Xi, who has been trying to burnish his stature in state-controlled news media, also appeared statesmanlike, unveiling the plan in Beijing at the end of a summit of Asia-Pacific leaders and a bilateral session with President Obama. It marked a departure, Levi said, because Chinese leaders are usually eager to look as though China has acted on its own for its own interests.

Yet how Xi arrived at the point of making his pledge alongside Obama is also a story about change in modern China — a slow, bureaucratic tectonic shift pushed forward by a domestic public increasingly exasperated about air pollution that is causing hundreds of thousands of premature deaths a year.

As China has grown wealthier, more Chinese citizens have ­middle-class concerns — food safety, affordable and decent hospital care, the quality of education, and air pollution. Many Chinese use smartphone apps that give both U.S. and Chinese estimates of air quality in major Chinese cities, with the U.S. estimates usually showing higher levels of pollution. (During the Asia-Pacific Economic Cooperation summit, the government blocked data flowing to such apps.)

But even before the “airpocalypse” — a stretch of particularly bad air pollution in early 2013 that aroused new ire among Chinese — the government had begun a campaign to rein in the runaway growth in greenhouse-gas emissions. It has imposed regional bans on new coal plants, launched cap-and-trade pilot projects in seven major cities and provided massive subsidies for wind and solar power.

In 2011, in adopting its current five-year plan, China took an earlier program designed to conserve energy at 1,000 of the biggest ­energy-consuming enterprises and expanded it to cover about 17,000 companies. The plan also set a goal for non-fossil-fuel energy to provide 15 percent of the energy mix by 2020 — although it appears unlikely that the country will meet that target.

To some extent, the choice of 2030 as a peak year for Chinese greenhouse-gas emissions is a logical one. By that time, China’s economy will look very different. The country is shifting away from manufacturing and toward the service sector, which is less energy-intensive.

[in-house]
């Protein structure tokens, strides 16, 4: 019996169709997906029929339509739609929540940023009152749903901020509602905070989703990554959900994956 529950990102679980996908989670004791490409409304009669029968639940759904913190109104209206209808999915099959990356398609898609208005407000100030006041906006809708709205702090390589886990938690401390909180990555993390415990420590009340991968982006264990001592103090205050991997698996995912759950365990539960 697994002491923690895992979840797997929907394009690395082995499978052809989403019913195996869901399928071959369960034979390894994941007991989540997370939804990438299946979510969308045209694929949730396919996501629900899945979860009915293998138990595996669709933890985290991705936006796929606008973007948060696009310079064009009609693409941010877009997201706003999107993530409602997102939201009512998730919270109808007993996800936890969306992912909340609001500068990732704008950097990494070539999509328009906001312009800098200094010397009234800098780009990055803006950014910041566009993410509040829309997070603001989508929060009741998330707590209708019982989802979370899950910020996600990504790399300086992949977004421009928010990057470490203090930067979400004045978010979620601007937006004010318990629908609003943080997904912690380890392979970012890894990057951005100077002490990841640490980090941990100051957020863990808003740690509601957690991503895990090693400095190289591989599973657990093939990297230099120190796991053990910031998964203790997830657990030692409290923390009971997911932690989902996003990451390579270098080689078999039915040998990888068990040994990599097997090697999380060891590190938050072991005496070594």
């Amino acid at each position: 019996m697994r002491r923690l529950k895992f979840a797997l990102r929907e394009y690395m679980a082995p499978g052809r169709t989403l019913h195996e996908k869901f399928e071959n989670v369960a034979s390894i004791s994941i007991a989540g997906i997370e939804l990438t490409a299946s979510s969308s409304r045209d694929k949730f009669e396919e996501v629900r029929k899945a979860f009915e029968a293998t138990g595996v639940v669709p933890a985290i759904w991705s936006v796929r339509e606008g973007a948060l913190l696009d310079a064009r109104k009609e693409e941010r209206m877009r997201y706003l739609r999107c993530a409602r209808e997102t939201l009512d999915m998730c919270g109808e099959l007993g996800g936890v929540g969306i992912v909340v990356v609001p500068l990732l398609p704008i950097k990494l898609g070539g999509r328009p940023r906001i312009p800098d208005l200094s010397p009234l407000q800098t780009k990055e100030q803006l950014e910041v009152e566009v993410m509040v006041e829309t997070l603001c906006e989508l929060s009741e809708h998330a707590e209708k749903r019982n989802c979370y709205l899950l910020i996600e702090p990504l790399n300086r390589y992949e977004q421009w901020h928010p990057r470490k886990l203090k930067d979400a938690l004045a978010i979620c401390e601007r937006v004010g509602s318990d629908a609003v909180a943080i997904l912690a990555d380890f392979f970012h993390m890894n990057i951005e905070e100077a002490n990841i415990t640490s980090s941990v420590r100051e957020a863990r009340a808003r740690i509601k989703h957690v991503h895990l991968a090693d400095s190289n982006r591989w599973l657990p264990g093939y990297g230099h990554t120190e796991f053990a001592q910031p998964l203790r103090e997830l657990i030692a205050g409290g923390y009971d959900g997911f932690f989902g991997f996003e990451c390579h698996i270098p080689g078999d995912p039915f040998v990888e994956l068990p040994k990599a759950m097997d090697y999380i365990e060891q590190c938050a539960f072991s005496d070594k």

Moreover, by 2030, the massive migration of Chinese citizens from the countryside to cities probably will have waned, reducing the need for housing construction and the consumption of energy-intensive cement and steel. China consumes half of the world’s cement, Turner said. In September, the country’s key climate planner and negotiator, Xie Zhenhua, told reporters in Beijing that the government aims to cap 2020 emissions from “high carbon sectors” such as cement and steel at 2011-2015 levels. Steel output is expected to peak by 2020.

But until Wednesday, China had not set a peak year for emissions for the entire economy.

Meanwhile, emissions — and the visible pollution that comes along with coal burning — remains a pressing problem in China’s cities. That’s why China closed industries within a 400-mile radius of Beijing to clear the air for this week’s APEC summit. Qi Ye, director of the Brookings-Tsinghua Center for Public Policy in Beijing, said friends of his said that they had finally thought of an effective anti-pollution strategy: making Beijing the permanent site for future summits. And extending Obama’s visit — indefinitely.